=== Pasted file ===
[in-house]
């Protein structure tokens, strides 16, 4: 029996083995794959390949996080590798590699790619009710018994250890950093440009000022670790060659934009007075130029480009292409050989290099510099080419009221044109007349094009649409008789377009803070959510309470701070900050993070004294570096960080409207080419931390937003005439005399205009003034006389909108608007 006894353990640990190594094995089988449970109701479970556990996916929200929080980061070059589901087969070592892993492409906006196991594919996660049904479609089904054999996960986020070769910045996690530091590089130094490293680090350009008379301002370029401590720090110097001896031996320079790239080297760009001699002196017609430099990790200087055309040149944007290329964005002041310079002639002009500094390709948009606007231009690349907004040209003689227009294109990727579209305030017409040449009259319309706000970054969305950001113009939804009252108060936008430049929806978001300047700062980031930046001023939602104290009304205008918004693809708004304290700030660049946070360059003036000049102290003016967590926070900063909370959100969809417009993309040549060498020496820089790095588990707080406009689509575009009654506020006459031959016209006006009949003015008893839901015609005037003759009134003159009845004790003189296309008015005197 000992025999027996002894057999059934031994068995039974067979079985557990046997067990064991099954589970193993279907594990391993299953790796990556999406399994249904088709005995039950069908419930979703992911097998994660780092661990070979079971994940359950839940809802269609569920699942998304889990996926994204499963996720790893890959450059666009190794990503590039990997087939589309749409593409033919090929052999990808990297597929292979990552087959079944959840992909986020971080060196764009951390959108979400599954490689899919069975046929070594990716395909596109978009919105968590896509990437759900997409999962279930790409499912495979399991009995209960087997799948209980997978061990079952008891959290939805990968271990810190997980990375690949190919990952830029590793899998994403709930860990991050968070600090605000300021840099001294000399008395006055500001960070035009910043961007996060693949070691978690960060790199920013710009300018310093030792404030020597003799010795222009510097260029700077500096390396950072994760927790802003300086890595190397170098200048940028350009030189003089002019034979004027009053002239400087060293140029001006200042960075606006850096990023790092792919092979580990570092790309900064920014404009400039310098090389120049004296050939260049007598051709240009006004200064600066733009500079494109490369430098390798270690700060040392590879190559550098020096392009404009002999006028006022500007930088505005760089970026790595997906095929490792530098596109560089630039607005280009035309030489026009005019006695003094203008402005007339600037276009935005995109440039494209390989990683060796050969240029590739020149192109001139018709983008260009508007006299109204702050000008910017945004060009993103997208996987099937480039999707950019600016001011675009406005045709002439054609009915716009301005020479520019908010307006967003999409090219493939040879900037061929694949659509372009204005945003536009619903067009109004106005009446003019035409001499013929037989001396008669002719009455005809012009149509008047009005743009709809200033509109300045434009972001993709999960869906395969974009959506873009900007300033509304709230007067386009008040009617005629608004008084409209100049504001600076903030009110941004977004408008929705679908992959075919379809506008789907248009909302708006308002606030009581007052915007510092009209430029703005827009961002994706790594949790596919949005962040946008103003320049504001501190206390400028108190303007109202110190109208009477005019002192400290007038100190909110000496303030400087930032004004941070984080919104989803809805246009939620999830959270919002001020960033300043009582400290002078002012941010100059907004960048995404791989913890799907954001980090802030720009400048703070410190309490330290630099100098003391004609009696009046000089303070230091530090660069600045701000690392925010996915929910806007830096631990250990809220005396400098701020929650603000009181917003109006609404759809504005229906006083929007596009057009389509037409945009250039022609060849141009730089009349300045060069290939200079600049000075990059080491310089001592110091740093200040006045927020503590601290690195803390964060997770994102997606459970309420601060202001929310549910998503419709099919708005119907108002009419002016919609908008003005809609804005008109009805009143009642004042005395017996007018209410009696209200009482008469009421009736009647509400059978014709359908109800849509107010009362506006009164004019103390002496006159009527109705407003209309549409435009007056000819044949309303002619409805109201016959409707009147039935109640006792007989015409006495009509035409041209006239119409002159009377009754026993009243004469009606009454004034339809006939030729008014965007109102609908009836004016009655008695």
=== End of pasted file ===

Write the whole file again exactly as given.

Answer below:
[in-house]
């Protein structure tokens, strides 16, 4: 029996083995794959390949996080590798590699790619009710018994250890950093440009000022670790060659934009007075130029480009292409050989290099510099080419009221044109007349094009649409008789377009803070959510309470701070900050993070004294570096960080409207080419931390937003005439005399205009003034006389909108608007 006894353990640990190594094995089988449970109701479970556990996916929200929080980061070059589901087969070592892993492409906006196991594919996660049904479609089904054999996960986020070769910045996690530091590089130094490293680090350009008379301002370029401590720090110097001896031996320079790239080297760009001699002196017609430099990790200087055309040149944007290329964005002041310079002639002009500094390709948009606007231009690349907004040209003689227009294109990727579209305030017409040449009259319309706000970054969305950001113009939804009252108060936008430049929806978001300047700062980031930046001023939602104290009304205008918004693809708004304290700030660049946070360059003036000049102290003016967590926070900063909370959100969809417009993309040549060498020496820089790095588990707080406009689509575009009654506020006459031959016209006006009949003015008893839901015609005037003759009134003159009845004790003189296309008015005197 000992025999027996002894057999059934031994068995039974067979079985557990046997067990064991099954589970193993279907594990391993299953790796990556999406399994249904088709005995039950069908419930979703992911097998994660780092661990070979079971994940359950839940809802269609569920699942998304889990996926994204499963996720790893890959450059666009190794990503590039990997087939589309749409593409033919090929052999990808990297597929292979990552087959079944959840992909986020971080060196764009951390959108979400599954490689899919069975046929070594990716395909596109978009919105968590896509990437759900997409999962279930790409499912495979399991009995209960087997799948209980997978061990079952008891959290939805990968271990810190997980990375690949190919990952830029590793899998994403709930860990991050968070600090605000300021840099001294000399008395006055500001960070035009910043961007996060693949070691978690960060790199920013710009300018310093030792404030020597003799010795222009510097260029700077500096390396950072994760927790802003300086890595190397170098200048940028350009030189003089002019034979004027009053002239400087060293140029001006200042960075606006850096990023790092792919092979580990570092790309900064920014404009400039310098090389120049004296050939260049007598051709240009006004200064600066733009500079494109490369430098390798270690700060040392590879190559550098020096392009404009002999006028006022500007930088505005760089970026790595997906095929490792530098596109560089630039607005280009035309030489026009005019006695003094203008402005007339600037276009935005995109440039494209390989990683060796050969240029590739020149192109001139018709983008260009508007006299109204702050000008910017945004060009993103997208996987099937480039999707950019600016001011675009406005045709002439054609009915716009301005020479520019908010307006967003999409090219493939040879900037061929694949659509372009204005945003536009619903067009109004106005009446003019035409001499013929037989001396008669002719009455005809012009149509008047009005743009709809200033509109300045434009972001993709999960869906395969974009959506873009900007300033509304709230007067386009008040009617005629608004008084409209100049504001600076903030009110941004977004408008929705679908992959075919379809506008789907248009909302708006308002606030009581007052915007510092009209430029703005827009961002994706790594949790596919949005962040946008103003320049504001501190206390400028108190303007109202110190109208009477005019002192400290007038100190909110000496303030400087930032004004941070984080919104989803809805246009939620999830959270919002001020960033300043009582400290002078002012941010100059907004960048995404791989913890799907954001980090802030720009400048703070410190309490330290630099100098003391004609009696009046000089303070230091530090660069600045701000690392925010996915929910806007830096631990250990809220005396400098701020929650603000009181917003109006609404759809504005229906006083929007596009057009389509037409945009250039022609060849141009730089009349300045060069290939200079600049000075990059080491310089001592110091740093200040006045927020503590601290690195803390964060997770994102997606459970309420601060202001929310549910998503419709099919708005119907108002009419002016919609908008003005809609804005008109009805009143009642004042005395017996007018209410009696209200009482008469009421009736009647509400059978014709359908109800849509107010009362506006009164004019103390002496006159009527109705407003209309549409435009007056000819044949309303002619409805109201016959409707009147039935109640006792007989015409006495009509035409041209006239119409002159009377009754026993009243004469009606009454004034339809006939030729008014965007109102609908009836004016009655008695």